Click on "Create New Project" on the Glitch homepage. A dropdown will appear. Click on the "hello-webpage" template:
A new hello-webpage template will appear. Several files are listed in the left-hand pane:
README.md: All coding projects should contain a README. A README states what the project is about and how other people can use it. We won't make any updates to the README in this workshop.
index.html: This contains all of our HTML code. We will modify this first.
style.css: This is where we will style our website. We can do things like change colors, fonts, margins, and so on.
We'll start by clicking on
This will open up a basic
index.html file. This file already has some content which we'll replace soon. Before we do, click on the "Show" tab in the upper left corner of the screen and then click "Next to The Code":
This will open up a new pane on the right with a preview of the code we are writing.
Let's begin creating our actual website using HTML.
HTML is the basic building block of the internet. HTML is used to display the basic content of every website you've ever visited.
Read the following code and type it into the index.html file. The code that was there previously should be removed.
<!DOCTYPE html> <html> <head> <title>Epicodus Workshop Project</title> </head> <body> <h1>My Programming Goals</h1> </body> </html>
We are using several different element types here. Each element has two tags: an opening tag and a closing tag. Here is an example:
</html>. Tags are always enclosed in
<html> is an opening tag.
</html> is a closing tag. Closing tags always include a
/ after the
Here are the tags we are using in the code above:
<html>tells the browser that everything within it is HTML.
<head>includes important information about the webpage that will not be displayed. For now we are just including a
<title>. We will cover other elements that go in
<body>contains information that will be displayed to the user. Most of the code we add will go in the body.
<h1>is a header tag. There are headers 1-6 and they correspond to different text sizes. You can try changing
<h2>and so on and see how the preview in the left-hand pane of Glitch changes.
If you make any errors in your HTML, Glitch will add a red dot to the left of the line where the error is. You can hover the cursor over the red dot to see what the error is. If you accidentally type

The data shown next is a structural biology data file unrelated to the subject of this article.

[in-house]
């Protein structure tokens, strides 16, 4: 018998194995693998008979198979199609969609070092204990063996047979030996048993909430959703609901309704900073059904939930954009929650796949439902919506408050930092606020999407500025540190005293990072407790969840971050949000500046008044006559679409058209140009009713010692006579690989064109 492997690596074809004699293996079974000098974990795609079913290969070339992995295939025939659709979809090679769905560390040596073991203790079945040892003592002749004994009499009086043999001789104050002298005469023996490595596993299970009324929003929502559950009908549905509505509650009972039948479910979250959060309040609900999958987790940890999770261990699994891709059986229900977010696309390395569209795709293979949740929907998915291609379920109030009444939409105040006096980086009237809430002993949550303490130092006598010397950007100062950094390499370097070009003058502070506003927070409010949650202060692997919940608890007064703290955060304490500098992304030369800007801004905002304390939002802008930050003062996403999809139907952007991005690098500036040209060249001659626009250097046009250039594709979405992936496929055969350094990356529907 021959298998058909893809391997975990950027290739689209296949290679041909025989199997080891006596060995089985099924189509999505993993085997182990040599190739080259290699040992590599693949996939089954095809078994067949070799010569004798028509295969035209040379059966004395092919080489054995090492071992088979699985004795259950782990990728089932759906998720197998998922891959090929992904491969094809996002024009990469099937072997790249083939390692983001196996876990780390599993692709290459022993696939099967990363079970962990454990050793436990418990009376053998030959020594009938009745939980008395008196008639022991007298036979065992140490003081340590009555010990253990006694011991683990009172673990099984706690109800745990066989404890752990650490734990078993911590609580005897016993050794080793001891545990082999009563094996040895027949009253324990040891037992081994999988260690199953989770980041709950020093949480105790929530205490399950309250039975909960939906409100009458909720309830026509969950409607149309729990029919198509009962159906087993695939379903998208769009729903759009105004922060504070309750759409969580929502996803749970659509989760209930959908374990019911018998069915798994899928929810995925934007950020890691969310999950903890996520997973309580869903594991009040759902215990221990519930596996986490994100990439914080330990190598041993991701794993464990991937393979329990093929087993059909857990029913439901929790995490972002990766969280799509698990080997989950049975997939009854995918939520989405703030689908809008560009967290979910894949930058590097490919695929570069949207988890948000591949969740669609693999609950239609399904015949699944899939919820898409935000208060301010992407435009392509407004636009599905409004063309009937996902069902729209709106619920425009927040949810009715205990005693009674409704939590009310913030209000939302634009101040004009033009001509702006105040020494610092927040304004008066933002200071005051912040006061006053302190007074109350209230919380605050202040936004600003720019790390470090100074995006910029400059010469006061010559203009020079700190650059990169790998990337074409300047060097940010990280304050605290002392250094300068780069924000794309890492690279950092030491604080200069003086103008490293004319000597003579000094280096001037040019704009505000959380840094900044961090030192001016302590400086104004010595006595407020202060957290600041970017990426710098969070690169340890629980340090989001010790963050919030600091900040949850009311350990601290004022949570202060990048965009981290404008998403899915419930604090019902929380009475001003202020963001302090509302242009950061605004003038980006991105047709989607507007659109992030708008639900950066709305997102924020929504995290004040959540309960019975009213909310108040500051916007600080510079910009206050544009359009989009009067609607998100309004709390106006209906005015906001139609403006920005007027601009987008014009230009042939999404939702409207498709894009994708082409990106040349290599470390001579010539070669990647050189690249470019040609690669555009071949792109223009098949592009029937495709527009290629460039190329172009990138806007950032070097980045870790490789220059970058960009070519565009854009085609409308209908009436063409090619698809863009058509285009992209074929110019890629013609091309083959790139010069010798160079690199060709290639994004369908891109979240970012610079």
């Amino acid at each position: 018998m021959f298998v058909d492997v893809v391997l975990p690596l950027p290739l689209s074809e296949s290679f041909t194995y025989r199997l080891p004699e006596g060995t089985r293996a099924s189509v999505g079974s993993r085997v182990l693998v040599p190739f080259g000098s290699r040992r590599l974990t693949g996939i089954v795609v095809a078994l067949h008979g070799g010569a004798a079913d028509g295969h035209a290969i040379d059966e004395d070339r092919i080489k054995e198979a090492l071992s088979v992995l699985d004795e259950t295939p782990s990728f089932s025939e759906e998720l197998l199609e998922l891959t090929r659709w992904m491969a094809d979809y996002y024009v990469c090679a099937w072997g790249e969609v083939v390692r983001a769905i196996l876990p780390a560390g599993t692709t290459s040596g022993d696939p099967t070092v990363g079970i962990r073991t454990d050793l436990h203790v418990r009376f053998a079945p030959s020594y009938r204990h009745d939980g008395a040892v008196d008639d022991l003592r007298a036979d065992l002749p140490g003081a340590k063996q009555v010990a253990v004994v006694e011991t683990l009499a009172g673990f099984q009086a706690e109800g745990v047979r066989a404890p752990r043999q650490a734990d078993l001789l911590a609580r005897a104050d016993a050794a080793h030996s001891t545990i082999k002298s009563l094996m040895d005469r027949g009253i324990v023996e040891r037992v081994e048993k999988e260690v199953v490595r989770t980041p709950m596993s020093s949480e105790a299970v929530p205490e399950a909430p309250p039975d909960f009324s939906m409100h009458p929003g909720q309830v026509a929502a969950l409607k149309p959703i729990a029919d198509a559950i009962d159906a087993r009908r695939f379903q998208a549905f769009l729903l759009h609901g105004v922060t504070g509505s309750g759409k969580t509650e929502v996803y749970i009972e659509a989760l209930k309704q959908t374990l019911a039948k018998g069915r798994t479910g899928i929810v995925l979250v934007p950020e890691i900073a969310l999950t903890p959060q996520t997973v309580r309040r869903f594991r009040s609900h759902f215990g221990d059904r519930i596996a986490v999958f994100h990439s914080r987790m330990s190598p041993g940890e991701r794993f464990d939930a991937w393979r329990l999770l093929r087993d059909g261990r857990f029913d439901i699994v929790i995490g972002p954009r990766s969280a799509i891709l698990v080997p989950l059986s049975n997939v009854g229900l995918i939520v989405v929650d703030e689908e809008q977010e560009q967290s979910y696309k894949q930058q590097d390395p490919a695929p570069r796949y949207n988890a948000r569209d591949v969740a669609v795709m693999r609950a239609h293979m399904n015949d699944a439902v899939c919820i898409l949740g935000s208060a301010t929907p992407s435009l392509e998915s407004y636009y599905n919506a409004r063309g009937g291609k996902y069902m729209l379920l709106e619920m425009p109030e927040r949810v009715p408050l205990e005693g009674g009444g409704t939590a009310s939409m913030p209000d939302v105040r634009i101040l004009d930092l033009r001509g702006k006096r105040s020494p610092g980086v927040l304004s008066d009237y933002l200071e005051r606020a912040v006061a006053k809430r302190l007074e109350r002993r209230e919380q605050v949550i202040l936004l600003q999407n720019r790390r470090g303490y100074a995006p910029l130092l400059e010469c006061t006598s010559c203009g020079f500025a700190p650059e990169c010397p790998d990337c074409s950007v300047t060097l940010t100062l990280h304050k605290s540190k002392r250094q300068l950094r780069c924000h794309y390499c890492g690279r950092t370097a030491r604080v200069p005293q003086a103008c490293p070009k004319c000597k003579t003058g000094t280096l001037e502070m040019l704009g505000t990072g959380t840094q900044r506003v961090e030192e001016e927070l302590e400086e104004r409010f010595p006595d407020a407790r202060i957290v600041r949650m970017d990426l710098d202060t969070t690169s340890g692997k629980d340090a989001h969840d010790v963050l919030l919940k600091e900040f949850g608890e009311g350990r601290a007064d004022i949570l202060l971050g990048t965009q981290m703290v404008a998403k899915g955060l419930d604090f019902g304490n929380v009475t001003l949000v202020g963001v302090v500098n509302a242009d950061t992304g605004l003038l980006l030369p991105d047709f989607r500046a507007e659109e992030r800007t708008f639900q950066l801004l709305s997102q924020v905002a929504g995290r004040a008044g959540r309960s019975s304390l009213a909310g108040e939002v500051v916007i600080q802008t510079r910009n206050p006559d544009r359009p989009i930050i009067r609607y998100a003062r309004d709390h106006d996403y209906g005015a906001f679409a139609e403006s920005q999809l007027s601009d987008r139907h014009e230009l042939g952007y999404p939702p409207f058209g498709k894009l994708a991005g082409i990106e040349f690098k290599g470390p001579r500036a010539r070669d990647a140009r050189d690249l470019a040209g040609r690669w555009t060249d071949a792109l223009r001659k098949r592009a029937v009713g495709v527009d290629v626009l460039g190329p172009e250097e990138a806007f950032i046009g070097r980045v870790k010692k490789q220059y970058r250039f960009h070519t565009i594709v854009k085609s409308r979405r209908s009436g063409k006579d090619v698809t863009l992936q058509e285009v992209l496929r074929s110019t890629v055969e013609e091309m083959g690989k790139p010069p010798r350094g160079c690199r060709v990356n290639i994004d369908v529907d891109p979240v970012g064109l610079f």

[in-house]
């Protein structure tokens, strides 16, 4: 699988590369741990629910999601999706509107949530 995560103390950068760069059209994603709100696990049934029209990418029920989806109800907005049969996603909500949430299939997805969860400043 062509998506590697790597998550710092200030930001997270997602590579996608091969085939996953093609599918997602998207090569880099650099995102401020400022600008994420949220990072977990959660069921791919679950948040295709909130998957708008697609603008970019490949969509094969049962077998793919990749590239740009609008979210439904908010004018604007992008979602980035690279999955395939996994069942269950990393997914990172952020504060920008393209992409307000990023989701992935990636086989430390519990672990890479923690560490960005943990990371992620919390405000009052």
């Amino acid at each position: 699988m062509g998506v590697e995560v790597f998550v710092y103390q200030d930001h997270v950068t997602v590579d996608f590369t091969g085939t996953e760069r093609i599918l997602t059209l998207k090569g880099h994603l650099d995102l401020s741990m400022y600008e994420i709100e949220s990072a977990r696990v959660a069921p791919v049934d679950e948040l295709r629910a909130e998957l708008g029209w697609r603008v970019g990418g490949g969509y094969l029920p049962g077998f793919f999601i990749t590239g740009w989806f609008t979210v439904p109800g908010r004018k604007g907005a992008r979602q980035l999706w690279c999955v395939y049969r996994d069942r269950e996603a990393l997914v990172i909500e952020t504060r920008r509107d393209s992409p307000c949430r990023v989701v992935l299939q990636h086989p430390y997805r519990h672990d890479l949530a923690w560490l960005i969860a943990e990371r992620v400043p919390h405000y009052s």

<<body>, you'll get the following error: "Special characters can't be escaped."
Even if an error message doesn't make sense yet, it can still provide useful information. The error message above doesn't help us much - it's happening because the linter reading our software is confused. A linter looks for errors in our code and points them out to us. In this case, the linter is still being helpful: it tells us exactly where the error is so we can fix it. We just need to remove the extra
Let's add more elements to our HTML. Follow along and match your HTML to the following code snippet. We will focus on the code inside the
<body> element. Each html document should only have one set of
body tags - they should "wrap around" the rest of the html code that isn't inside the
... <body> <h1>My Programming Goals</h1> <p>Every journey is easier if you <strong>know where you're going.</strong> <em>-unknown</em></p> </body> ...
<p>element is a paragraph. This is the basic text element used in HTML. It's used to display most basic text. Note how the
<em>tags inside the paragraph element have changed the styling in the right-hand pane of Glitch.
strongtags add bold while
emtags add italics.
Now let's use a new element to display an image on our page.
... <body> <h1>My Programming Goals</h1> <p>Every journey is easier if you <strong>know where you're going.</strong> <em>-unknown</em></p> <img src="https://tinyurl.com/lfkubwe" /> </body> ...
Here we've added an element called an
<img>. We can use this image to link to an image. Note that there is no closing tag
</img> present. Instead the
/ is located at the end of the element itself. This is called a self-closing element.
This element has additional information included as well. It has an attribute called
src. This attribute defines the source of the image. In this case we're using a URL to show an image from the internet. You can replace this URL with another image by copying and pasting an image link inside the double quotation marks. You must always add quotation marks to an attribute. Any information about the attribute is included inside the quotation marks like the code example above.
Let's create a list of goals below the image we're displaying. Add the following code below the
... <h3>My Goals:</h3> <p> I want to become a professional web developer. Here are the things I'll need to learn first. </p> <ul> <li>Learn HTML</li> <li>Learn CSS</li> </ul> ...
<ul>is an element that indicates we wish to display an un-ordered list. By default this means we'll display bullet points.
<li>is a list item. When displayed within a list, they will be grouped together.
Now let's add a link:
... <h3>My favorite website</h3> <h4><a href="http://www.google.com">Google</a></h4> ...
Here we've used another set of header elements and a new element called an anchor. The anchor is defined with the
<a> element. The anchor has an attribute just like an image. The
href attribute is the hypertext reference. If a user clicks on the link, the
href states the site where the user will end up.
If you try to open the link in the Glitch panel, it will throw an error. To actually visit the link, you need to do it in a new tab. You can right click your mouse and click "Open link in new tab".
Our basic site now has basic elements including a header, paragraph element, an image, a list, and a hyperlink. In the next lesson, we'll add styling with CSS.
Lesson 2 of 7
Last updated April 30, 2020